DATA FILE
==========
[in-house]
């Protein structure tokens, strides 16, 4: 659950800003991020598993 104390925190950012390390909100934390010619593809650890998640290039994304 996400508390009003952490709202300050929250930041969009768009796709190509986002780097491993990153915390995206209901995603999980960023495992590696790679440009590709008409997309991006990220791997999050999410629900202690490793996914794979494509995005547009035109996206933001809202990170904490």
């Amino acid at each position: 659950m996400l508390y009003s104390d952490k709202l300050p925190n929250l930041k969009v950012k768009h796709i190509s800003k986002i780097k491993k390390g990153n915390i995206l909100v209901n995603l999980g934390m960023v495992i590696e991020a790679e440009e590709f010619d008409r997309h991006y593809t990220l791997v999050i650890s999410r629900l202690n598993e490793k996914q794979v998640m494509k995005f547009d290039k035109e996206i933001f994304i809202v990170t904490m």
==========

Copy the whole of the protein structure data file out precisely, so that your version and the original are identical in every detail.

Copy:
[in-house]
């Protein structure tokens, strides 16, 4: 659950800003991020598993 104390925190950012390390909100934390010619593809650890998640290039994304 996400508390009003952490709202300050929250930041969009768009796709190509986002780097491993990153915390995206209901995603999980960023495992590696790679440009590709008409997309991006990220791997999050999410629900202690490793996914794979494509995005547009035109996206933001809202990170904490």
């Amino acid at each position: 659950m996400l508390y009003s104390d952490k709202l300050p925190n929250l930041k969009v950012k768009h796709i190509s800003k986002i780097k491993k390390g990153n915390i995206l909100v209901n995603l999980g934390m960023v495992i590696e991020a790679e440009e590709f010619d008409r997309h991006y593809t990220l791997v999050i650890s999410r629900l202690n598993e490793k996914q794979v998640m494509k995005f547009d290039k035109e996206i933001f994304i809202v990170t904490m």